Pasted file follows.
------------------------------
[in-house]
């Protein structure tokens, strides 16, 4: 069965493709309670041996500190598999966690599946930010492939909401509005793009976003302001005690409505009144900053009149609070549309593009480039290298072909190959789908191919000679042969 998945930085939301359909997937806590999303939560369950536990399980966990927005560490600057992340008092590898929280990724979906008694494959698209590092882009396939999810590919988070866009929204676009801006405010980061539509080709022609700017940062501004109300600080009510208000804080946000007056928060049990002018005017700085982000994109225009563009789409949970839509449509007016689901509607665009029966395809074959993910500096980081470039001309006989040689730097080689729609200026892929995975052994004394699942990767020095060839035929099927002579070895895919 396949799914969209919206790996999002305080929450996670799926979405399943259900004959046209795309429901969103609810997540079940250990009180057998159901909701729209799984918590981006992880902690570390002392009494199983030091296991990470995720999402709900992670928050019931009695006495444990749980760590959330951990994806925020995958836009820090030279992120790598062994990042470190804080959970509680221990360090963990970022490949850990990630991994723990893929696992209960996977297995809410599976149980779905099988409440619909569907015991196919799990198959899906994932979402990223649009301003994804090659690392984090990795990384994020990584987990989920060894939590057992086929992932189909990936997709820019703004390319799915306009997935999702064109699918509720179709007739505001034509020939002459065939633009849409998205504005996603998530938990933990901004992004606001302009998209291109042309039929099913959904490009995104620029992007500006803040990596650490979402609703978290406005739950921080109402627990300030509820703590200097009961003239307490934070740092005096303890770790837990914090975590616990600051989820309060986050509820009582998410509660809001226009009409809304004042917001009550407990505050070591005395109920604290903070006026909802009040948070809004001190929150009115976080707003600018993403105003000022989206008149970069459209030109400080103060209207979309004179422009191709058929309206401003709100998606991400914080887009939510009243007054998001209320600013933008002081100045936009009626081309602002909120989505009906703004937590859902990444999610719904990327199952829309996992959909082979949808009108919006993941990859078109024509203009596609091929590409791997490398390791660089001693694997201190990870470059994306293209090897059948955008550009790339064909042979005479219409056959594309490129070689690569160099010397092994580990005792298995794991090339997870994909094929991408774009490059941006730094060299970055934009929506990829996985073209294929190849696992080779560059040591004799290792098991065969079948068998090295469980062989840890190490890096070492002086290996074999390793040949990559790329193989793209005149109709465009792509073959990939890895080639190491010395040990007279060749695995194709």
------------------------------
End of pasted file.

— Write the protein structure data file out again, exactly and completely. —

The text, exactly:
[in-house]
């Protein structure tokens, strides 16, 4: 069965493709309670041996500190598999966690599946930010492939909401509005793009976003302001005690409505009144900053009149609070549309593009480039290298072909190959789908191919000679042969 998945930085939301359909997937806590999303939560369950536990399980966990927005560490600057992340008092590898929280990724979906008694494959698209590092882009396939999810590919988070866009929204676009801006405010980061539509080709022609700017940062501004109300600080009510208000804080946000007056928060049990002018005017700085982000994109225009563009789409949970839509449509007016689901509607665009029966395809074959993910500096980081470039001309006989040689730097080689729609200026892929995975052994004394699942990767020095060839035929099927002579070895895919 396949799914969209919206790996999002305080929450996670799926979405399943259900004959046209795309429901969103609810997540079940250990009180057998159901909701729209799984918590981006992880902690570390002392009494199983030091296991990470995720999402709900992670928050019931009695006495444990749980760590959330951990994806925020995958836009820090030279992120790598062994990042470190804080959970509680221990360090963990970022490949850990990630991994723990893929696992209960996977297995809410599976149980779905099988409440619909569907015991196919799990198959899906994932979402990223649009301003994804090659690392984090990795990384994020990584987990989920060894939590057992086929992932189909990936997709820019703004390319799915306009997935999702064109699918509720179709007739505001034509020939002459065939633009849409998205504005996603998530938990933990901004992004606001302009998209291109042309039929099913959904490009995104620029992007500006803040990596650490979402609703978290406005739950921080109402627990300030509820703590200097009961003239307490934070740092005096303890770790837990914090975590616990600051989820309060986050509820009582998410509660809001226009009409809304004042917001009550407990505050070591005395109920604290903070006026909802009040948070809004001190929150009115976080707003600018993403105003000022989206008149970069459209030109400080103060209207979309004179422009191709058929309206401003709100998606991400914080887009939510009243007054998001209320600013933008002081100045936009009626081309602002909120989505009906703004937590859902990444999610719904990327199952829309996992959909082979949808009108919006993941990859078109024509203009596609091929590409791997490398390791660089001693694997201190990870470059994306293209090897059948955008550009790339064909042979005479219409056959594309490129070689690569160099010397092994580990005792298995794991090339997870994909094929991408774009490059941006730094060299970055934009929506990829996985073209294929190849696992080779560059040591004799290792098991065969079948068998090295469980062989840890190490890096070492002086290996074999390793040949990559790329193989793209005149109709465009792509073959990939890895080639190491010395040990007279060749695995194709």